The Bigger Picture: Depp plays John Dillinger, the folk-hero 1930s hood who robbed banks apparently because he wanted to. Or was it because the Depression forced him to? We never find out! But we do know that, thanks to Depp and director Michael Mann, he looks great doing it.
Mann, as usual, seems unable to blend the right elements of pulp and pathos necessary for a "great" gangster flick. As FBI agent Melvin Purvis (Bale) tries to put the squeeze on Dillinger, Public Enemies grinds to nothing more than a watered-down escape caper, a chase without context or meaning.
Are Dillinger & Co. doomed heroes in a corrupt world, or myopic savages? Why did he reach the level of celebrity he did—one day cracking rocks in the big house, the next day posing for paparazzi? Is it worth sitting through two hours of muck to find out? Absolutely not!
What is it with Mann and his almost masterpieces? Similarly to Collateral and Heat, Public Enemies has wonderful spasms of violence and wit, but they aren't consistent enough to merit Enemies being anything but forgettable. Even more dumbfounding is that, with the level of meticulous detail Mann brings to each scene, you'd think his luscious visions would be backed up by a compelling story. But no.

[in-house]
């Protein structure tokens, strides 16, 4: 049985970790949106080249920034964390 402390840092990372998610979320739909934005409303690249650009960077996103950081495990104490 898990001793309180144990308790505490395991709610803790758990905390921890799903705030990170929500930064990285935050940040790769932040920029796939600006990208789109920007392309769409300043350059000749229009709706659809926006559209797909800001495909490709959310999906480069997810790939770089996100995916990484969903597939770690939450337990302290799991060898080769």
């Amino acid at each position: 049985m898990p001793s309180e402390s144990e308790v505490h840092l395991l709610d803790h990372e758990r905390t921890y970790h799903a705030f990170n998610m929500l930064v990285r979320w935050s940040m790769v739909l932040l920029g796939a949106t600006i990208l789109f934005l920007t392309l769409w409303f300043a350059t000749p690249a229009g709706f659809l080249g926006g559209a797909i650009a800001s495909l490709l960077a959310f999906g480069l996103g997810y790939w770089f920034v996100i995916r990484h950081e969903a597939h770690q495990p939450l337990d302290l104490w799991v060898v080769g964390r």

The script is stale and frozen in the middle, and there's no emotional core for Depp to latch on to. So he mugs, struts and delivers the cheesecake lines like a pitchman. And Bale does a generous amount of squinting and nostril flaring. It's all empty, and we wonder when he plans on knocking off that ridiculous whisper-growl he's adopted since Dark Knight?
Add it up, and you're left holding a bag of taxing, unrewarding nothin'.
The 180—a Second Opinion: The artistic design is sumptuous and almost intoxicating enough to make you forget that the actual movie is a stinker! Almost!
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